Further, noteworthy efforts have been made in the area of sports and cultural activities, including the rehabilitation of the Ivembéni stadium and the Vassy platform in Anjouan, the construction of a (1) Reading Room and Educational Center for Young People in Moya, mthe construction of a (1) Media Center in Chouani by the Fund for Social Development, FSD (French embassy) and support for the establishment of four (4) Centers for Reading and Cultural Activities (CLAC) by the International Organisation of La Francophonie (OIF).

As regards budget allocations, the Government of the Union of Comoros allocated KMF 1 222 809 191 to the sector in 2011, including KMF 846 056 311 for transfer expenses, KMF 4 116 475 in outlays on goods and services and KMF 120 636 405 in investment expenditures.

Public expenditure on education amounted to 4.9 percent of GDP in 2011. That is higher than the regional average and suggests that the system is not under-financed. However, most of the expenditure is on wages, leaving little room for maneuver with regard to nonwage operating expenses, which are, however, vital to ensure quality of the services provided.


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Distribution of sources of finance

Citation: IMF Staff Country Reports 2013, 039; 10.5089/9781475586862.002.A001


Analysis of HIPC indicators/Education

The Heavily Indebted Poor Countries Initiative (HIPC) completion point triggers are an International Monetary Fund initiative designed to help developing countries cope with the problems that hamper their social and economic development, especially their accumulated external debt, subject to a certain number of conditions. Thus, the United Nations has defined several economic and social indicators that countries wishing to benefit from these advantages have of necessity to meet within an established time frame. In light of the above Table, achievement of those indicators in the Union of Comoros by end-2012 (the deadline established for Comoros) appears feasible if the country, in collaboration with its TFPs, redoubles its efforts in particular with respect to the construction of latrines and the distribution of books. With respect to these indicators, the country has built 86 of the 100 latrines requested (an achievement ratio of 86 percent) and distributed 38,900 books (an achievement ratio of 13 percent).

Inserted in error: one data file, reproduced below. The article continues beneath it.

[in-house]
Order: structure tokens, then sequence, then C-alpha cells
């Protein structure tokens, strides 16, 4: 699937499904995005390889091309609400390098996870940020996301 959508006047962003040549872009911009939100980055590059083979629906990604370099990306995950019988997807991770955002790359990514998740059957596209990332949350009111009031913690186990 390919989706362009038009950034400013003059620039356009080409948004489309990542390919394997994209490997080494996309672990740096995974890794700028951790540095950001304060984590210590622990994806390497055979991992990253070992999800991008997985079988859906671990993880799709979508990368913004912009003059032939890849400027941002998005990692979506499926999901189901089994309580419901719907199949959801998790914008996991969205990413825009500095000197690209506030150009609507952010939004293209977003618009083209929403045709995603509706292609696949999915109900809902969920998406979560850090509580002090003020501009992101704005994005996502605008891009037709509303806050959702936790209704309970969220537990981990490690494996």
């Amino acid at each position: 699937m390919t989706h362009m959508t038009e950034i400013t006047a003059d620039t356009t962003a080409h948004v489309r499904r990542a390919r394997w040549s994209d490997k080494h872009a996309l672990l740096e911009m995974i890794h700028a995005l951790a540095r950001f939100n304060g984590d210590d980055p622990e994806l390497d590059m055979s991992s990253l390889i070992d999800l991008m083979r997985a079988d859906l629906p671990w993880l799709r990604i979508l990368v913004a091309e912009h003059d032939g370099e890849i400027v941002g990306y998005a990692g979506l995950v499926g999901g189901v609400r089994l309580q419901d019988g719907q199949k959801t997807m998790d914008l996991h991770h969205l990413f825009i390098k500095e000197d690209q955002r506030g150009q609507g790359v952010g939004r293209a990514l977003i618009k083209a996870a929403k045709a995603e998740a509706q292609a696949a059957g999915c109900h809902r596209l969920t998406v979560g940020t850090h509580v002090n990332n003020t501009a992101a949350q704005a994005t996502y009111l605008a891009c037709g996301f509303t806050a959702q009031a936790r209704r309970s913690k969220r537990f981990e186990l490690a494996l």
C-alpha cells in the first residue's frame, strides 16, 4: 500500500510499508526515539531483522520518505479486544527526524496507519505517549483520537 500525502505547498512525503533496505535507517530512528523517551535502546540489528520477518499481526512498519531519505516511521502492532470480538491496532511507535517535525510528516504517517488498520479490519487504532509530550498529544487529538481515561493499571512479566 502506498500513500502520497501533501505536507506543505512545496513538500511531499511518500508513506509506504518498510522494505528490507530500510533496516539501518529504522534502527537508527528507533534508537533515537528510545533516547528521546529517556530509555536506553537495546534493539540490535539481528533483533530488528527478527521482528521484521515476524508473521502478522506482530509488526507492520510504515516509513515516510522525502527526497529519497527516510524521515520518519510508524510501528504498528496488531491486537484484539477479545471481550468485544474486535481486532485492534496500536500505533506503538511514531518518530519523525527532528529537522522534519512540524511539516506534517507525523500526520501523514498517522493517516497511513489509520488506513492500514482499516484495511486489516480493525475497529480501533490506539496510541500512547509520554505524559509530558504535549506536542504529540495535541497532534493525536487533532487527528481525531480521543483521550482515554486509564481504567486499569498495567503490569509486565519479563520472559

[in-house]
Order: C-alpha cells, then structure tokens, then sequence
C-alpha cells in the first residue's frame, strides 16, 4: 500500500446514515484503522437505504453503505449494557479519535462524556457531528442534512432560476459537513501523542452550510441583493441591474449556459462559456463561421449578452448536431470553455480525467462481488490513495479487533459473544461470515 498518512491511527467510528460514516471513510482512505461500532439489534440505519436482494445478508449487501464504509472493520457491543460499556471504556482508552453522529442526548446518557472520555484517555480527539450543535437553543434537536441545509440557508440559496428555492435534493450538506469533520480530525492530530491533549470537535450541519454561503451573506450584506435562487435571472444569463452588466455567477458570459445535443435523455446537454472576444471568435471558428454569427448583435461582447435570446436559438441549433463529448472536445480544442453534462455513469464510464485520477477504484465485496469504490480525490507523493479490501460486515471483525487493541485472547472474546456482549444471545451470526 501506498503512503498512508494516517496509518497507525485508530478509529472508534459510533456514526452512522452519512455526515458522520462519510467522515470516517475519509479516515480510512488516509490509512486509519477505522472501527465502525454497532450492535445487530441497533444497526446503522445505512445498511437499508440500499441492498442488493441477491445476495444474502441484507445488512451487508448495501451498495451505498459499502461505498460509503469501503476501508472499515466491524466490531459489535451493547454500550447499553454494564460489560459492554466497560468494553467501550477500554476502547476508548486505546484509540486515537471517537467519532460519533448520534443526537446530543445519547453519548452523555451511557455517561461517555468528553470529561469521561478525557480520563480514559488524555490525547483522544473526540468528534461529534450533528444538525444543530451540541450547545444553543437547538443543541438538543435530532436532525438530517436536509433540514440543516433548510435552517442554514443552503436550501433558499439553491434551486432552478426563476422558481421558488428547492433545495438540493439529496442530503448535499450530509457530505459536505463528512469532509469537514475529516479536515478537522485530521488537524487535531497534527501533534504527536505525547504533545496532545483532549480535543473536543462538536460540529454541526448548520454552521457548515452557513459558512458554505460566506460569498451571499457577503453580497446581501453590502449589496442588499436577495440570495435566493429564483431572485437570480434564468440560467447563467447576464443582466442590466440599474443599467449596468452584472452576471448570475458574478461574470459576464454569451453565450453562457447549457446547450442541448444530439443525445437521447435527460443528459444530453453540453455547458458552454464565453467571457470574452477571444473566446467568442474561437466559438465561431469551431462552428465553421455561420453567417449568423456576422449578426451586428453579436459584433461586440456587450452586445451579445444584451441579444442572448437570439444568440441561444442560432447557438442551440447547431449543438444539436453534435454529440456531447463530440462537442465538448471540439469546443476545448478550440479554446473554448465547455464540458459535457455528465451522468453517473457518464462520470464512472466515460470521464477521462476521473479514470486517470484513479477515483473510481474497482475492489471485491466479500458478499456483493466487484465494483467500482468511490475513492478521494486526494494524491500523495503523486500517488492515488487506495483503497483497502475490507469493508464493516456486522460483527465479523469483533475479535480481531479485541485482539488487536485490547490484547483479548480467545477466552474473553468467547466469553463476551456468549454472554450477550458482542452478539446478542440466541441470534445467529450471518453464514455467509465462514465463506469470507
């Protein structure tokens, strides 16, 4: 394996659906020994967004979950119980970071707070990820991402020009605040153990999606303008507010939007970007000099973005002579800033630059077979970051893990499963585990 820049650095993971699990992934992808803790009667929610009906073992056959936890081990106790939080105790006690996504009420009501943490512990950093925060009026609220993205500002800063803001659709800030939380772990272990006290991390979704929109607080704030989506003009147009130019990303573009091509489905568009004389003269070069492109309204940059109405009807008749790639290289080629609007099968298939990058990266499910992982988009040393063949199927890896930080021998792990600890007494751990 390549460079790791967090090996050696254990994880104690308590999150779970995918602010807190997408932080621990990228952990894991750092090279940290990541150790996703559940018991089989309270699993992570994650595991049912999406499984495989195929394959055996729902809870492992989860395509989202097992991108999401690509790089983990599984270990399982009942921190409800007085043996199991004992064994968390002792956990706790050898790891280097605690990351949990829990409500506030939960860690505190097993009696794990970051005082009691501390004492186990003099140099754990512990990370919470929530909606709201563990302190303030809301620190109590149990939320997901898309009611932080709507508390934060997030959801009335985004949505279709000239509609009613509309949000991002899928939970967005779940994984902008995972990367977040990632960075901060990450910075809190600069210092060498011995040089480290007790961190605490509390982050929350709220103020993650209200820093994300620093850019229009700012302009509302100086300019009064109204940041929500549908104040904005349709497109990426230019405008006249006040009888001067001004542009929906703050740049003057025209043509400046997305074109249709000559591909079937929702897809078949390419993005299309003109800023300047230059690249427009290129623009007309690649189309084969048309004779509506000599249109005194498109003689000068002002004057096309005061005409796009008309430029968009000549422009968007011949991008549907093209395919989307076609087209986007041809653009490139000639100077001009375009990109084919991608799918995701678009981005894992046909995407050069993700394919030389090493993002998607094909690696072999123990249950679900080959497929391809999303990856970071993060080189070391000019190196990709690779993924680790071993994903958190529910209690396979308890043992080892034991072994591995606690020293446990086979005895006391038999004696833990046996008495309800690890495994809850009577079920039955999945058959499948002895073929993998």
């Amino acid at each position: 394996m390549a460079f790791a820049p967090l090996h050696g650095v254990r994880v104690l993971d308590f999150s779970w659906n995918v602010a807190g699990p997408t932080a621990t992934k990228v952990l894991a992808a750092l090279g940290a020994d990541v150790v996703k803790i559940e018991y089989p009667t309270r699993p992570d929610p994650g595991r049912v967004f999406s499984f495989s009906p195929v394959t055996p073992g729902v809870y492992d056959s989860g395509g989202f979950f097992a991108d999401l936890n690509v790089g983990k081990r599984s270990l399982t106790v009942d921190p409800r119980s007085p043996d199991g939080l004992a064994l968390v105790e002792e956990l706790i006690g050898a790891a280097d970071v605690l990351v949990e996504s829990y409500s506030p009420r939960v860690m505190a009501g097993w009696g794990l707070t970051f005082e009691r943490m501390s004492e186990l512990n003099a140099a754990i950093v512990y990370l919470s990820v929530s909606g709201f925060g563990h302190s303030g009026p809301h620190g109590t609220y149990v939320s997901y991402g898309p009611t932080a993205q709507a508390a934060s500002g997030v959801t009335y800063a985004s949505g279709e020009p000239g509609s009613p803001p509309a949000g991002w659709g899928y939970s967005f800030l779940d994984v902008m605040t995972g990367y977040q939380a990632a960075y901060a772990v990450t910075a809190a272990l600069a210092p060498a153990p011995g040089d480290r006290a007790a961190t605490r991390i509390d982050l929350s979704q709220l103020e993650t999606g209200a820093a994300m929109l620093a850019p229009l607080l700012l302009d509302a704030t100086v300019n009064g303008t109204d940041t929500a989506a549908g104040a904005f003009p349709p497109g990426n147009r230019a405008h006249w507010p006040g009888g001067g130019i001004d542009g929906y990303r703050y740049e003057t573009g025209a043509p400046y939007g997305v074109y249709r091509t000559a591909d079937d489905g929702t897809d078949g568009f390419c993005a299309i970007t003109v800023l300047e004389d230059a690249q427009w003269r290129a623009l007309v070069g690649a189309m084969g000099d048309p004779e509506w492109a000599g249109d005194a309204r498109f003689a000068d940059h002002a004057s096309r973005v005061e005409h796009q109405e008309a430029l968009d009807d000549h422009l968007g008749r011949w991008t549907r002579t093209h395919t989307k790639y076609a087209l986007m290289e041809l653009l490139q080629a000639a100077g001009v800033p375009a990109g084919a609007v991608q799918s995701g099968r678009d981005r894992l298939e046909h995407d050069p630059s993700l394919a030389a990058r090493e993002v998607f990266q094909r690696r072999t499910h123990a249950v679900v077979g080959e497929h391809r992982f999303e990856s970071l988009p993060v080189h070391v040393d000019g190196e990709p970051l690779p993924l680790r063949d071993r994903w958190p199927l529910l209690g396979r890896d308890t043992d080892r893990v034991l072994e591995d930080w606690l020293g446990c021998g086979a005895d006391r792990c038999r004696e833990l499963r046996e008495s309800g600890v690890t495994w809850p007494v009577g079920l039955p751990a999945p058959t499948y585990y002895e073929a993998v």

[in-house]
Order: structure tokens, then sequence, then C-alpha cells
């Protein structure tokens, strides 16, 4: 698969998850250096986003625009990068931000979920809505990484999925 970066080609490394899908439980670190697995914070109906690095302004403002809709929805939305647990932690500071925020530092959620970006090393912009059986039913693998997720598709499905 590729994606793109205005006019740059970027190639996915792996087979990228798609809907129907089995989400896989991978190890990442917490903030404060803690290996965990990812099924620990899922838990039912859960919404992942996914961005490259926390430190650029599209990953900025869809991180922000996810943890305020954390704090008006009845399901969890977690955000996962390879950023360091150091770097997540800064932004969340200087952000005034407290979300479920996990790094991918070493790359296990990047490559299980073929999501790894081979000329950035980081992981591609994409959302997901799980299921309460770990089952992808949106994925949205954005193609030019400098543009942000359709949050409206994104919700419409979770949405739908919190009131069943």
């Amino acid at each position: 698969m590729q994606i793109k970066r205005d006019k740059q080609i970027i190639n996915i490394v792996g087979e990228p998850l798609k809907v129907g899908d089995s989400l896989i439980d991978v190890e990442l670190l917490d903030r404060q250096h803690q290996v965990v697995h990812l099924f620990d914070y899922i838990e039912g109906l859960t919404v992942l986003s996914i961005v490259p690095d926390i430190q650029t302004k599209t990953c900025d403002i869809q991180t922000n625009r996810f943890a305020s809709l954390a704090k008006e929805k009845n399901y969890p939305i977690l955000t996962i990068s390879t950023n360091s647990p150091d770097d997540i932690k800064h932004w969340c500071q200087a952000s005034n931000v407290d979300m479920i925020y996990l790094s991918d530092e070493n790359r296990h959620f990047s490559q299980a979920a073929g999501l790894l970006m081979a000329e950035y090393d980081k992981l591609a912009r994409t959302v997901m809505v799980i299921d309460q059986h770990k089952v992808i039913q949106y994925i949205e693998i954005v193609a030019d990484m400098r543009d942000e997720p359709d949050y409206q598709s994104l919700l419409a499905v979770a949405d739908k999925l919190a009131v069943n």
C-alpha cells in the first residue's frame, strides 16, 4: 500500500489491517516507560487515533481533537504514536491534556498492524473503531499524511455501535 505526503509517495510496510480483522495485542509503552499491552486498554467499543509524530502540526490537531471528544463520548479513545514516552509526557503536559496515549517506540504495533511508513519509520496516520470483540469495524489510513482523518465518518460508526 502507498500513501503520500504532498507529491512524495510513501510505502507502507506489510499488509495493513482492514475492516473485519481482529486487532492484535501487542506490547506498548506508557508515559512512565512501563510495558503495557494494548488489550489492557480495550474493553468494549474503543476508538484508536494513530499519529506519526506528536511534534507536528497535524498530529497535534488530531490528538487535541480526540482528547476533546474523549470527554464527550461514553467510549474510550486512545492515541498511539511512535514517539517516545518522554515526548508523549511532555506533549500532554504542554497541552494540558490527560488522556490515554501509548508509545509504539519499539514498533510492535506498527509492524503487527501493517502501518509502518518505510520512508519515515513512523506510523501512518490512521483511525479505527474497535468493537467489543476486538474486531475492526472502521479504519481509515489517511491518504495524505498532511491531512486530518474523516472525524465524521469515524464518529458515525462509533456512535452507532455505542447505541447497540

With respect to school kits, the country has already exceeded the quota of 25,000 school kits by distributing more than 66,100 sets of school supplies to the nation’s schools (an achievement rate of more than 260 percent). As for school infrastructure, Comoros has built/rehabilitated and equipped 303 primary school classrooms, an achievement rate of more than 144 percent, between 2010 and 2011, exceeding the target of 210 classrooms. The Union of Comoros owes much of this achievement to the support of its TFPs in the sector, especially UNICEF, the Community Development Support Fund (FADC), the Technical Assistance to the Education Sector Support Programme in the Comores (PASEC), Qatar Charity, and others.

Overall, these factors enable us to state the Union of Comoros is well on the way to meeting, by end-2012, the HIPC indicator targets for the educational sector, assuming it is able to maintain current efforts and commitments.

Outlook and recommendations

The outlooks and recommendations are:

  • ✓ Mobilize the financial resources needed for the sector

  • ✓ Strengthen the capacities of both the institutions and personnel in the educational system

  • ✓ Improve access to and the quality of education at every level

  • ✓ Establish and embark on initiatives to remedy the disastrously low level of literacy and to develop cultural activities and sports in the Union of Comoros.

Core strategy 6: Promote environmental sustainability and civil security

Several programs and projects are under way in Comoros to protect the environment and safeguard its regeneration, conservation, and rational and sustainable exploitation aimed at ensuring the well-being of this and future generations. Those programs and projects specifically seek to:

  • ✓ Conserver biodiversity and share the benefits from it equitably

  • ✓ Preserve and promote agricultural biodiversity

  • ✓ Adapt to climate change

    • Develop environmental management and multi-sector coordination capabilities

  • ✓ Put in place mechanisms to prevent and manage risks relating to natural and climatic disasters.

In 2011, the implementation of programs and projects focused on:

  • ✓ Participation of Comoros in the world Climate Change Conference in Durban

  • ✓ The Itsandra Manifest on partnership for green development in the Union of Comoros

  • ✓ The signing of the agreement between the Government and the UNDP on implementation of the ACCE project

  • ✓ Establishment of the Civil Security Department (Direction Générale de la Sécurité Civile)

  • ✓ Drafting of cyclone and tsunami plans

  • ✓ The national reforestation campaign

  • ✓ The extensive study on vulnerability to the principal climatic hazards

  • ✓ The study on vulnerability to climate change (Aclimate-COI project)

  • ✓ The joint communiqué between the United Nations and the Government of the Union of Comoros on the need to expedite implementation of programs concerning water, energy, agriculture and protected areas.